April 29, 2012

Know that the Lord is God

We are exploring what Psalm 100 can teach us about living a life of joy that enables us to share the love of God in what we do and say, in all the ways we live. The first part of verse 3 says that we must “know that the Lord is God.” We cannot worship or share the love of a deity that we don’t really know.
This butterfly in the flowers reminds us God is the One whom all creation worships with a ‘joyful noise.’ Our worship needs to be filled with gladness and joy and even a song. We can be joyful because we know WHO our God IS. Romans 8:28, 38-39 assures us, "We know that all things work together for good for those who love God, who are called according to his purpose…in all these things we are more than conquerors through him who loved us. For I am convinced that neither death, nor life, nor angels, nor rulers, nor things present, nor things to come, nor powers, nor height, nor depth, nor anything else in all creation, will be able to separate us from the love of God in Christ Jesus our Lord."
We each have a different answer to Who God is, though, because we each have a unique experience of the Love of God to us. How would you respond if someone asked “who is this God you believe in?” The Apostle’s Creeds gives us one answer and many of us say it every week:
I believe in God, the Father almighty,  creator of heaven and earth;
I believe in Jesus Christ, his only Son, our Lord.
He was conceived by the power of the Holy Spirit and born of the Virgin Mary.
He suffered under Pontius Pilate, was crucified, died, and was buried.
He descended to the dead. On the third day he rose again.
He ascended into heaven, and is seated at the right hand of the Father.
He will come again to judge the living and the dead.
I believe in the Holy Spirit, the holy catholic Church,
the communion of saints, the forgiveness of sins
the resurrection of the body, and the life everlasting. Amen
Every part of the creed is true. However, it may not fully capture all of Who God is in your life.
Ask yourself Who is God in my life?
Is Christ my friend, helper, lover, guide…?
What words would I use to describe the Lord?
Take a few minutes to make a list of your own synonyms for God.  You might even want to make 3 lists: one for God as Father, one for God as Son, one for God as Holy Spirit.
Knowing Who God is and that "nothing can separate us from the love of God" will more than likely give you a new appreciation for God and enliven your worship. Knowing Who God is in your life will enable you to share your personal story of your relationship with God, too.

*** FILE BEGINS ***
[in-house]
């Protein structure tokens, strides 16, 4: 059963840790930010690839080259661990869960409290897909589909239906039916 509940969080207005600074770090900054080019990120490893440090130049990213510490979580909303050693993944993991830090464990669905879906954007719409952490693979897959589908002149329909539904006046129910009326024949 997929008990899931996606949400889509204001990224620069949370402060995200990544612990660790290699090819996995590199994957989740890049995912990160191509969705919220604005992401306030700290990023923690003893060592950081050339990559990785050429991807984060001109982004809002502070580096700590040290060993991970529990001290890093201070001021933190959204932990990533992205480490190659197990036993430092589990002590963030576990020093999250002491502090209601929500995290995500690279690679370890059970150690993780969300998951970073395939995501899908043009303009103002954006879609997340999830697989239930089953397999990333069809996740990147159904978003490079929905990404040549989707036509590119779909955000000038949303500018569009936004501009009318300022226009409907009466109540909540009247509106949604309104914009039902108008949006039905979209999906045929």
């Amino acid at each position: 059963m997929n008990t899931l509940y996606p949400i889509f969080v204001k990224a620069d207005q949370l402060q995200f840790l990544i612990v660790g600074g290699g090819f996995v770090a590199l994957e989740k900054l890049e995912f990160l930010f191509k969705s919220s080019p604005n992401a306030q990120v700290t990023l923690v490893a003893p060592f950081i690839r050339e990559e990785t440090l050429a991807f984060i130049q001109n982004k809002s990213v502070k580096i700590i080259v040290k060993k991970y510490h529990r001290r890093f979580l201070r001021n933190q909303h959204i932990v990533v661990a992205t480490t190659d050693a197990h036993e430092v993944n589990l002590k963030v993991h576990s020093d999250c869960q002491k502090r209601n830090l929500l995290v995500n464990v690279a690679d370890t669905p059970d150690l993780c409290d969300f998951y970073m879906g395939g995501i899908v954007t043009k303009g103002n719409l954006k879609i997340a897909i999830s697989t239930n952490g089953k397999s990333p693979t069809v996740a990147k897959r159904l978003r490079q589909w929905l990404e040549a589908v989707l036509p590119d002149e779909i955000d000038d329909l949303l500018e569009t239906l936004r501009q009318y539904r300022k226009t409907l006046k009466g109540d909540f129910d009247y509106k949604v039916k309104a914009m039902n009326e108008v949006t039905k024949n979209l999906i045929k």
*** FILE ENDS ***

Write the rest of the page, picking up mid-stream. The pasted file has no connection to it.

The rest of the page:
“The Lord is God” says the Psalmist. That is true.
“So we have known and believe the love that God has for us. God is love, and those who abide in love abide in God, and God abides in them,” says 1 John 4:16. That is true.
God is in loving relationship with each of us. That is also true.
"We are more than conquerors through him who loved us," is a true statement as well. 
The Lord our God desires our joyful, glad, worship. That is true, as well.

How will you respond to the Lord our God? Next time we will look at the second half of verse 3, which gives us another answer to the question of how to live joyfully in the Lord.

April 22, 2012

Worship the Lord with gladness; come into his presence with singing

Last week we started our exploration of what Psalm 100 can teach us about living a ‘holy life’-a life of sharing the Good News of our faith. We start with making a “joyful noise to the Lord” along with all of creation.
Verse 2 of the Psalm says we are to “Worship the Lord with gladness; come into his presence with singing.” “But I can’t sing,” some people complain. I’m pretty sure that God knows perfectly well if you are gifted with a beautiful voice or not. It is not about waiting until you are professionally trained to sing praises to God-it is about a heart for worship. When you are offering God your heart via singing, I think the angels rejoice at the beauty of the sound.
Matt Redman, a contemporary Christian musician, sings about this in his song The Heart of Worship. He says, “I'll bring You more than a song For a song in itself Is not what You have required You search much deeper within Through the ways things appear You're looking into my heart.” (The words are below and you can watch a video of this song here)
 Worship is about the offering of our whole self to God, where, as Redman says “And it's all about You All about You, Jesus.” The Psalmist says ‘worship the Lord with gladness’! Sometimes I like to look up the actual definition of words, even when they are used regularly. There are 5 definitions of the word ‘gladness,’ all of which could apply to how we worship our Lord.
Gladness can be experiencing or exhibiting joy and pleasure. It can be a sense of being appreciative or providing joy and pleasure. Gladness can mean we are very willing or pleased as well as that we are bright and cheerful. It seems to me that worship should involve all of those attributes. When we come to the Lord in worship, we ought to be joyful and appreciative. We should find pleasure in our time with God. Worship, at its best, sends us forth willing to serve in a cheerful way.